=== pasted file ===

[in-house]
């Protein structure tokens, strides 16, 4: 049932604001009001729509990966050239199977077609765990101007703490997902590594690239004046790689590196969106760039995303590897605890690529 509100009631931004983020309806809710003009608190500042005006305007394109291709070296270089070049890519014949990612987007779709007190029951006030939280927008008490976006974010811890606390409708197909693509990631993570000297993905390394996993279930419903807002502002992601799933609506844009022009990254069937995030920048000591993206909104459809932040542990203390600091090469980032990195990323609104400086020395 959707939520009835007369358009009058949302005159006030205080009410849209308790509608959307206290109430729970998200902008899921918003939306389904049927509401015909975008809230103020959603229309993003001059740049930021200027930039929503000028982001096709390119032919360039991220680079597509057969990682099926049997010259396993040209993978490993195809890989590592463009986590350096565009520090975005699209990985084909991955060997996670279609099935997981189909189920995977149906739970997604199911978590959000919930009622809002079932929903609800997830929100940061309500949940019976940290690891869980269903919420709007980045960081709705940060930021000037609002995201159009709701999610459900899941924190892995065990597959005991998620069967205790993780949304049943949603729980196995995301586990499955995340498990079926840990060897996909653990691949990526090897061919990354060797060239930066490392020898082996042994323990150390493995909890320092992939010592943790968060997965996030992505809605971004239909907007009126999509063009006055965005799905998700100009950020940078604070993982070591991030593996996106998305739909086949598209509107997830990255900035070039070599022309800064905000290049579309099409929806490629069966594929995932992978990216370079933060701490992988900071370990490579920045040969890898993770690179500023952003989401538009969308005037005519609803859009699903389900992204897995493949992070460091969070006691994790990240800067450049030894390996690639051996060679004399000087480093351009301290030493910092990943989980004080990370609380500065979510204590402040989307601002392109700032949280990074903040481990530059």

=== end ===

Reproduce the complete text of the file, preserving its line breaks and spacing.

[in-house]
């Protein structure tokens, strides 16, 4: 049932604001009001729509990966050239199977077609765990101007703490997902590594690239004046790689590196969106760039995303590897605890690529 509100009631931004983020309806809710003009608190500042005006305007394109291709070296270089070049890519014949990612987007779709007190029951006030939280927008008490976006974010811890606390409708197909693509990631993570000297993905390394996993279930419903807002502002992601799933609506844009022009990254069937995030920048000591993206909104459809932040542990203390600091090469980032990195990323609104400086020395 959707939520009835007369358009009058949302005159006030205080009410849209308790509608959307206290109430729970998200902008899921918003939306389904049927509401015909975008809230103020959603229309993003001059740049930021200027930039929503000028982001096709390119032919360039991220680079597509057969990682099926049997010259396993040209993978490993195809890989590592463009986590350096565009520090975005699209990985084909991955060997996670279609099935997981189909189920995977149906739970997604199911978590959000919930009622809002079932929903609800997830929100940061309500949940019976940290690891869980269903919420709007980045960081709705940060930021000037609002995201159009709701999610459900899941924190892995065990597959005991998620069967205790993780949304049943949603729980196995995301586990499955995340498990079926840990060897996909653990691949990526090897061919990354060797060239930066490392020898082996042994323990150390493995909890320092992939010592943790968060997965996030992505809605971004239909907007009126999509063009006055965005799905998700100009950020940078604070993982070591991030593996996106998305739909086949598209509107997830990255900035070039070599022309800064905000290049579309099409929806490629069966594929995932992978990216370079933060701490992988900071370990490579920045040969890898993770690179500023952003989401538009969308005037005519609803859009699903389900992204897995493949992070460091969070006691994790990240800067450049030894390996690639051996060679004399000087480093351009301290030493910092990943989980004080990370609380500065979510204590402040989307601002392109700032949280990074903040481990530059």